Last weekend in our Contemporary Worship gatherings I shared with you, albeit briefly, about my heart on the Lord’s Prayer.
The version of the prayer traditionally prayed in United Methodist churches traces back to the King James Version of the Bible. The King James Version of the Bible was crafted in the early 17th century using the best manuscripts and scholarship available at the time, and employing the elegant Elizabethan language of Shakespeare. It was a radical undertaking and roundly condemned in some quarters, as it was assumed by many that the Bible was exclusively for scholars and clergy, not for the common people, and that it was dishonoring to the Bible to translate it from the Latin. Unfortunately, when compared to the resources now available, the manuscripts and the scholarship were woefully inadequate, and the language has become painfully outdated, but the motive was awesome: to make the Word accessible to everyone. It is undoubtedly beautiful English, but today a fractional minority of the population ever even reads Elizabethan English, and few understand it. Bear in mind that the Lord’s prayer as recorded in the Gospels of Matthew and Luke was first taught in Aramaic, then translated to Greek, then Latin, and then finally translated into English.
With that in mind, you may have noticed that we are incorporating different translations and paraphrases of the Lord’s Prayer when we pray it together in Contemporary Worship.
The reasons for doing so are simple:
- We have a generation of youth and young adults who were never taught the Lord’s prayer as children. They legitimately wonder what words like “hallowed” mean, and why we would ever pray about trespassing. They attend our contemporary service anticipating that they will be addressed and engaged in such a way that they will come to a real understanding of the nature and grace of Jesus Christ. My hope is that mature Christians would see making the Gospel of Christ as their first priority, and their own preferences as secondary, at best.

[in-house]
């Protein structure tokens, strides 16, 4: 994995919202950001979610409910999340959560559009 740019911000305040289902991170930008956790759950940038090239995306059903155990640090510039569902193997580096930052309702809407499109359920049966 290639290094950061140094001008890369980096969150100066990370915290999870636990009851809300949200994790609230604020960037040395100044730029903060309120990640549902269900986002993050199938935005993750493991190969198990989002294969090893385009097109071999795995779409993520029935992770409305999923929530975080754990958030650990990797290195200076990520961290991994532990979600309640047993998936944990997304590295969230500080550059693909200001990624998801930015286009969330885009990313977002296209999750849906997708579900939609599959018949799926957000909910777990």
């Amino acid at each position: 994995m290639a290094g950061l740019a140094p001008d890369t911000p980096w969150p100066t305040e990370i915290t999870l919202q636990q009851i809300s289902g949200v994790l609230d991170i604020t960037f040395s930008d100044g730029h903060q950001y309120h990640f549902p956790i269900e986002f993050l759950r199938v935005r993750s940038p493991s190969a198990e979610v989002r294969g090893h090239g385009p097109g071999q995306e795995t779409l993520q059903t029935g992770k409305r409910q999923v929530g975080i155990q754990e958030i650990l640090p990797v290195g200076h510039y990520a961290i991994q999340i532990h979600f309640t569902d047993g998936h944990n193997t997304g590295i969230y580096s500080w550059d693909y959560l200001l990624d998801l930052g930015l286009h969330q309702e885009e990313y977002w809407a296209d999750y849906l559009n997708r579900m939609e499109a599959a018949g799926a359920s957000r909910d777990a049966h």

- Having learned the Lord’s Prayer as a child, it is so easy to say the prayer by rote memory rather than praying the prayer from the heart. Jesus reserved His harshest criticism for the religious people of the day who gave the appearance of religiosity rather than living by faith. Sometimes it is so easy to mumble through the Lord’s prayer without even thinking what is being said. To be brutally frank, it happens even to me if I’m preoccupied with what is happening next in worship. Although it is jarring for some, my hope is that the interruption of the routine will cause some folks to stop sleepwalking through the greatest prayer ever crafted and start really thinking and praying.
Now I need to quickly add that at our traditional services we always pray the Lord’s prayer in the King James Version, because it is our traditional worship. It is wonderful to offer people a choice of traditional or contemporary so they can choose the style that leads them into the presence of God. Contemporary worship is dynamic and ever changing; if we force constraints it ceases to be contemporary and becomes just another form of traditional worship.
Please know that I don’t do the things I do, like “messing” with the Lord’s Prayer just to annoy; it is because I care so deeply about helping those who are far from Christ make their way into a relationship with Jesus.
In all of our worship gatherings, please feel free to pray the Lord’s Prayer anyway you would like, so long as it is always authentic and sincere for you!